“Is it the right thing to show these pictures to me, to others?” I ask. M shakes her head again and smiles, clapping her decolletage under a mother-knows-best easy smile.

“It is the right thing. This is the truth. My child had a good time, was well cared for. The truth is the right thing.” I don’t think to ask M where exactly that fits in with “the” essentialist “black perception”?

One reason this question is hard to answer is that hit pieces such as Matikane’s against Olivier make no mention of Olivier by name, instead of taking it for granted that whoever “separated” or “segregated” the class is guilty of racism.

Ntwaagae Seleka’s hit piece also cites parental complaints but likewise fails to mention Olivier by name or detail of the character. Seleka is, if anything, an even more powerful writer than Matikane, describing “that picture” like so: “A picture depicted them showing black pupils sitting far away behind the door from white pupils…(sic).” Except that there are no children “behind” the door; you can tell by looking at the picture right next to the text. Seleka’s prose is so potent that it defies any ocular contradiction, even adjacent contradiction, and two parents in Schweizer tell me they knew “that teacher”, whoever she was, “must be racist because the black children were put outside the door”.

Naledi Shange’s hit in Timeslive reports on an anonymous parent accusing Olivier and others of effectively faking the later rainbow photos on the day in question “following complaints” to create a false impression of progressiveness. This parent does not seem to have mentioned Olivier by name either. Nor does this parent seem to have thought to ask parents of Olivier’s previous students what her general modus operandi is. This anonymous parent’s claim is contradicted by Doctor, by Barkhuizen’s sworn affidavit, and by phone timestamps. Still, I find parents in Schweizer-Reneke who believe it, who say: “I haven’t seen those other pictures where the children are together, but why should I? They are fake. They are fabricating a thing to look good.”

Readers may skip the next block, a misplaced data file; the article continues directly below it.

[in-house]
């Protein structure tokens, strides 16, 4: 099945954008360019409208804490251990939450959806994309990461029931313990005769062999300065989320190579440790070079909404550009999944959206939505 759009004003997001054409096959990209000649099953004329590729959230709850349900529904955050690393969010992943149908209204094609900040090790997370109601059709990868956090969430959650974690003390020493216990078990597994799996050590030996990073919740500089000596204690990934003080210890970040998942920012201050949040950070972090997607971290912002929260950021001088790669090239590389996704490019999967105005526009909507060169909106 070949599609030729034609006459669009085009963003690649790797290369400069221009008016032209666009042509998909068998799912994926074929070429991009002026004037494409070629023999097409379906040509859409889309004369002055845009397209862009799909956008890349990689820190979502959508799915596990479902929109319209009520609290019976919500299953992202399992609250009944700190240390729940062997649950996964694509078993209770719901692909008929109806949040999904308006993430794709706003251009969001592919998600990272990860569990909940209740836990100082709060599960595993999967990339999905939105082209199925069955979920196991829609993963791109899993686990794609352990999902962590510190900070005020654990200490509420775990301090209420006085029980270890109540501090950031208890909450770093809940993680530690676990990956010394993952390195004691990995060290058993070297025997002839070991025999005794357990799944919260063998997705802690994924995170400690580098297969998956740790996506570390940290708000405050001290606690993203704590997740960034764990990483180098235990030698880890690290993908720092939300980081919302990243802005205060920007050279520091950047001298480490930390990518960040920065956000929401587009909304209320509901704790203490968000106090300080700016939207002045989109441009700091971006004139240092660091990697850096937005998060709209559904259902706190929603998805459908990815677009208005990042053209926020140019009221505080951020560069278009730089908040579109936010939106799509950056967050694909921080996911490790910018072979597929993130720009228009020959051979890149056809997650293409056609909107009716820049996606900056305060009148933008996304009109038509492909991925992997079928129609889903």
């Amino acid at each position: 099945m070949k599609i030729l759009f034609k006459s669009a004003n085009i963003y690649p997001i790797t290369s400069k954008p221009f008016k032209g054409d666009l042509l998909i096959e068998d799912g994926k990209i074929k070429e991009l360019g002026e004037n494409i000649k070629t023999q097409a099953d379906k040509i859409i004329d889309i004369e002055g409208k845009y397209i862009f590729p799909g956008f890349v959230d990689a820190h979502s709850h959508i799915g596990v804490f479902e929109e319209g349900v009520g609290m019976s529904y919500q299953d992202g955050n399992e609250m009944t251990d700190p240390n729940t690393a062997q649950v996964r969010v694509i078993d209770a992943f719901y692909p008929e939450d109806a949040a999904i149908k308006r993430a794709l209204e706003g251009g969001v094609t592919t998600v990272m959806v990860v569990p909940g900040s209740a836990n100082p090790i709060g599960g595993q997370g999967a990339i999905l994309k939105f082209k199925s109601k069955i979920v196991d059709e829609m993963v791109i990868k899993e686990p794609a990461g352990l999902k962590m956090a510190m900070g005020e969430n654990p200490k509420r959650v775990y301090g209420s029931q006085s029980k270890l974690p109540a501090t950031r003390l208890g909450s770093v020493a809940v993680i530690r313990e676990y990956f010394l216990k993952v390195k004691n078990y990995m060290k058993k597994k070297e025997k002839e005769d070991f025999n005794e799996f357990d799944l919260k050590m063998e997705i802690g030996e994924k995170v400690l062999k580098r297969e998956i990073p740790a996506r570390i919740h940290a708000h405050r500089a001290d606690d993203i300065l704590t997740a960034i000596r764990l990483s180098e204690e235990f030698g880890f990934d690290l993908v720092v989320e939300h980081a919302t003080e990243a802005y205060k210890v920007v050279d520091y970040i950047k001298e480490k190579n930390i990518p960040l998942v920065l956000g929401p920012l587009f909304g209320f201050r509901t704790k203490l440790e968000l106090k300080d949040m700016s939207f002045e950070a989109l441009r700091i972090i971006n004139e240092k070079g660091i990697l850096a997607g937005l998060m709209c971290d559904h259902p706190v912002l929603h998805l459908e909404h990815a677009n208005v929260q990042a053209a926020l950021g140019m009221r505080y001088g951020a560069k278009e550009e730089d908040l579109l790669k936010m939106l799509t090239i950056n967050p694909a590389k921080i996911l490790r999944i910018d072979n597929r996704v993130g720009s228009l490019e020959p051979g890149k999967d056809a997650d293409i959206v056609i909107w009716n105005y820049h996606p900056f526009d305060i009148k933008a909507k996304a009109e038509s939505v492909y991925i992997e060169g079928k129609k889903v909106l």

Some of the parents being cited in hit pieces might be just as informed as those who told me that Barkhuizen was a “hero” for deliberately stabbing Olivier in the back. In other words, uninformed but highly impassioned. That would be one explanation for Olivier’s name not coming up: those who accuse her of running a racist classroom do not know who she is.

Alternatively, and bearing in mind that each report is distinct, some anonymous parents might have provided Olivier’s name and character portrait specifically, in which case the journalists are at fault for naming and shaming but then forgetting to actually do the naming bit.

Olivier’s representatives tell me they have been given to expect that she and the headmaster will be fired as soon as the paperwork is in order. The anger is still there – in fact, on the national scale, it is rising. The hammer must fall. Only this time it will be procedural.

The most difficult thing at this stage will be to find anyone whose child was actually in Olivier’s class who is willing to testify against her.

I spoke to Aubuti Modise, one of the parent-couple who complained to staff after seeing the photo, which included their child. Modise speaks to me with managerial confidence and assures me that he supervises black and white and coloured people and they all know him to be fair. He does not do WhatsApp because he considers it a potential distraction. So he received “that photo” featuring his own child from his wife, by MMS. They were both worried and made complaints to the school. He denies vehemently that he or his wife leaked the pics to social media. He advocates addressing concerns at the relevant level, that of the school, which he did and he is now satisfied, eager to move up and on.

I tell him that it might be out of his hands, that Olivier is expected to be fired.

I think the line has gone dead, but then Modise speaks again: “It’s heartbreaking.” 

Gabriel Crouse is an Associate at the Institute of Race Relations (IRR), a liberal think tank that promotes political and economic freedom.